In a much-anticipated event Tuesday, Apple debuted its special edition iPhone X, or iPhone 10. CEO Tim Cook ushered in the new phone by boasting of its cutting edge technology: most notably, its Face ID technology.

The new iPhone comes complete with an edge to edge screen and one noticeably absent feature: a home button. Instead, users will unlock the phone using face identification: merely looking at the iPhone X will unlock it.

“Over the past decade, we’ve pushed forward with innovation after innovation, bringing us to this moment, when we can create devices that are far more intelligent, far more capable and far more creative than ever before,” Cook said.

Touch identification has been used to unlock Apple phones since the iPhone 5S debuted in 2013. Apple claimed its Face ID technology was actually far more secure than its current touch identification technology used to unlock it. The company put the odds at one in 1,000,000 that another user could unlock your phone with their face: Touch ID, on the other hand, had odds of about one in 50,000, Apple said.

“Nothing has ever been simpler or more natural,” said Phil Schiller, Apple’s Senior Vice President of Worldwide Marketing, while unveiling the product.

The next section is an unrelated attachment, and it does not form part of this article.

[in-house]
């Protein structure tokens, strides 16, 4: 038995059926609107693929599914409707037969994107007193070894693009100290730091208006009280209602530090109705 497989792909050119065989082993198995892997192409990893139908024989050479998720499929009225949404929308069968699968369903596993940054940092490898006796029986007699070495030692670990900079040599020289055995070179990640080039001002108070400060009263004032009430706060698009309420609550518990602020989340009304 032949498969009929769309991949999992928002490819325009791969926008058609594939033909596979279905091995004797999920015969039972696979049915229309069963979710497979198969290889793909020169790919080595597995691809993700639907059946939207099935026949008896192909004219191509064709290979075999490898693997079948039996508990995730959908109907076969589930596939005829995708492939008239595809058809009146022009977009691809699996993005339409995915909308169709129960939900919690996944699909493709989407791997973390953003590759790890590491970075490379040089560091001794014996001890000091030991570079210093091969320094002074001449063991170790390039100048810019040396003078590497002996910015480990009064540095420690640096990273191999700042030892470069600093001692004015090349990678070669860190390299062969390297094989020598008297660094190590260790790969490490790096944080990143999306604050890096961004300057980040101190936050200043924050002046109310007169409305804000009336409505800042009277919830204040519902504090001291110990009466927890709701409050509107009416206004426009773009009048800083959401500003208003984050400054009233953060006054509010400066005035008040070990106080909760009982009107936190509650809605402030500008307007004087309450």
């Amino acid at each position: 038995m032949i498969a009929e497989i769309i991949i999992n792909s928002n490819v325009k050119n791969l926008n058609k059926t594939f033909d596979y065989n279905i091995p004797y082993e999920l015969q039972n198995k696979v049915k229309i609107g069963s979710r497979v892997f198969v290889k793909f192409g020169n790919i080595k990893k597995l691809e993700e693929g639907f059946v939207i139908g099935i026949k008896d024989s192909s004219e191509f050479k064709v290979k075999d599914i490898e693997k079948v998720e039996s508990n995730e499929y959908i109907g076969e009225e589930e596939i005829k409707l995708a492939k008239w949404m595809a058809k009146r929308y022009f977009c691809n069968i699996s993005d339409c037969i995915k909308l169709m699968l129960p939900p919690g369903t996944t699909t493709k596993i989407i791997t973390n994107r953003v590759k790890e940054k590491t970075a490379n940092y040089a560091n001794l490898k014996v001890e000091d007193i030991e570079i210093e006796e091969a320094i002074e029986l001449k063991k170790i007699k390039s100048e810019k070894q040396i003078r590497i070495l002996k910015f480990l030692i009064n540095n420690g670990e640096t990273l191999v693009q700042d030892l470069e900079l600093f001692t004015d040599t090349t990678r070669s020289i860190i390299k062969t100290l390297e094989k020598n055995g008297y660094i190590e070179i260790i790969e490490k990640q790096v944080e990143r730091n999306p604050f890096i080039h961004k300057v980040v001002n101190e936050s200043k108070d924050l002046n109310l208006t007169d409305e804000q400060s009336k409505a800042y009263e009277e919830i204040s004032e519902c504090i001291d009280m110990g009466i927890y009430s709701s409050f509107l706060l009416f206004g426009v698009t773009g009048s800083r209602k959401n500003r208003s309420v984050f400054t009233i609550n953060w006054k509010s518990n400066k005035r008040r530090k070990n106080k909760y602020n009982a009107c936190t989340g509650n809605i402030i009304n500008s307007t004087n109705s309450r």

Many on the internet, however, weren’t convinced. Social media users took to Twitter to mock the new tech. Netizens joked of people using photographs of significant others to unlock their phones. Others appeared genuinely concerned about the possibility of law enforcement using the technology to unlock phones without consent, while still others voiced worry over the potential of phones being unlocked by others while the user is sleeping.

The mockery didn’t end there: Apple’s testing of the technology during the event Tuesday had some hiccups. When vice president of software engineering Craig Federighi attempted to show the audience the feature while on stage, the phone appeared not to recognize him and jumped to the passcode screen instead.

Apple’s Schiller, however, was adamant about the benefits of the new technology. The identification will be used for a number of features, including Apple Pay transactions, and will be smart enough to recognize when a person’s look changes.

As for a stranger accessing a user's phone using Face ID, Apple says not to worry.

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